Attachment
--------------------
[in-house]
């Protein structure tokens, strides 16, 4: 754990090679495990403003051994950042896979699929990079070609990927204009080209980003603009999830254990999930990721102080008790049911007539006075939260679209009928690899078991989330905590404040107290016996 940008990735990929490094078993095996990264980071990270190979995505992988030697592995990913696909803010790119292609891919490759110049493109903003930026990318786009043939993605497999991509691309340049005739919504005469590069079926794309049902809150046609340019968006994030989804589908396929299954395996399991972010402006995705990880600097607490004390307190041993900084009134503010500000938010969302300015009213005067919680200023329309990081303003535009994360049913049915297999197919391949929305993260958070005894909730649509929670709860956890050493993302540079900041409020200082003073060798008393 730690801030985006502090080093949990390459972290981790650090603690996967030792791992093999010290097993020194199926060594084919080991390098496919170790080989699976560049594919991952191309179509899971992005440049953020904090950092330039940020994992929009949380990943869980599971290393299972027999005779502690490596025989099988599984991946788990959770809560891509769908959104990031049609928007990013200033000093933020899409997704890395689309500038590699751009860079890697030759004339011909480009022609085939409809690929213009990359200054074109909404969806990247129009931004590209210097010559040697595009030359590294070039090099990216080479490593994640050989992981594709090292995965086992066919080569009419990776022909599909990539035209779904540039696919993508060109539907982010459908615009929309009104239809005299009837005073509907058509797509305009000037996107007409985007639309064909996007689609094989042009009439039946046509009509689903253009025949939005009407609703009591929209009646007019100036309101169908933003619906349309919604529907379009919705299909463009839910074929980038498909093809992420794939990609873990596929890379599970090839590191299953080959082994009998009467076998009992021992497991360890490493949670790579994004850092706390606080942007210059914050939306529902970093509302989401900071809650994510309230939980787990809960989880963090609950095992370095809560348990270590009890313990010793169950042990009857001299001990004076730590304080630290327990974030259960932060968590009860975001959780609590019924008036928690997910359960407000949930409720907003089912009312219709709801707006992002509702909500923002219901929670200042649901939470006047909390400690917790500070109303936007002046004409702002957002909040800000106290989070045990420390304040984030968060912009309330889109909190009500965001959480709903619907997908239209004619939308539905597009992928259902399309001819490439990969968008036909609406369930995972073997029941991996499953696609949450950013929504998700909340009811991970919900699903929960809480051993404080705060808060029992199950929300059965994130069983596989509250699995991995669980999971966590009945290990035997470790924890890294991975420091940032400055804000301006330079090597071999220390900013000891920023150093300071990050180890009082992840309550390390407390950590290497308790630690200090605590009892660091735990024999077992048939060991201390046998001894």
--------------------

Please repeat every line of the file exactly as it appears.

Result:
[in-house]
């Protein structure tokens, strides 16, 4: 754990090679495990403003051994950042896979699929990079070609990927204009080209980003603009999830254990999930990721102080008790049911007539006075939260679209009928690899078991989330905590404040107290016996 940008990735990929490094078993095996990264980071990270190979995505992988030697592995990913696909803010790119292609891919490759110049493109903003930026990318786009043939993605497999991509691309340049005739919504005469590069079926794309049902809150046609340019968006994030989804589908396929299954395996399991972010402006995705990880600097607490004390307190041993900084009134503010500000938010969302300015009213005067919680200023329309990081303003535009994360049913049915297999197919391949929305993260958070005894909730649509929670709860956890050493993302540079900041409020200082003073060798008393 730690801030985006502090080093949990390459972290981790650090603690996967030792791992093999010290097993020194199926060594084919080991390098496919170790080989699976560049594919991952191309179509899971992005440049953020904090950092330039940020994992929009949380990943869980599971290393299972027999005779502690490596025989099988599984991946788990959770809560891509769908959104990031049609928007990013200033000093933020899409997704890395689309500038590699751009860079890697030759004339011909480009022609085939409809690929213009990359200054074109909404969806990247129009931004590209210097010559040697595009030359590294070039090099990216080479490593994640050989992981594709090292995965086992066919080569009419990776022909599909990539035209779904540039696919993508060109539907982010459908615009929309009104239809005299009837005073509907058509797509305009000037996107007409985007639309064909996007689609094989042009009439039946046509009509689903253009025949939005009407609703009591929209009646007019100036309101169908933003619906349309919604529907379009919705299909463009839910074929980038498909093809992420794939990609873990596929890379599970090839590191299953080959082994009998009467076998009992021992497991360890490493949670790579994004850092706390606080942007210059914050939306529902970093509302989401900071809650994510309230939980787990809960989880963090609950095992370095809560348990270590009890313990010793169950042990009857001299001990004076730590304080630290327990974030259960932060968590009860975001959780609590019924008036928690997910359960407000949930409720907003089912009312219709709801707006992002509702909500923002219901929670200042649901939470006047909390400690917790500070109303936007002046004409702002957002909040800000106290989070045990420390304040984030968060912009309330889109909190009500965001959480709903619907997908239209004619939308539905597009992928259902399309001819490439990969968008036909609406369930995972073997029941991996499953696609949450950013929504998700909340009811991970919900699903929960809480051993404080705060808060029992199950929300059965994130069983596989509250699995991995669980999971966590009945290990035997470790924890890294991975420091940032400055804000301006330079090597071999220390900013000891920023150093300071990050180890009082992840309550390390407390950590290497308790630690200090605590009892660091735990024999077992048939060991201390046998001894």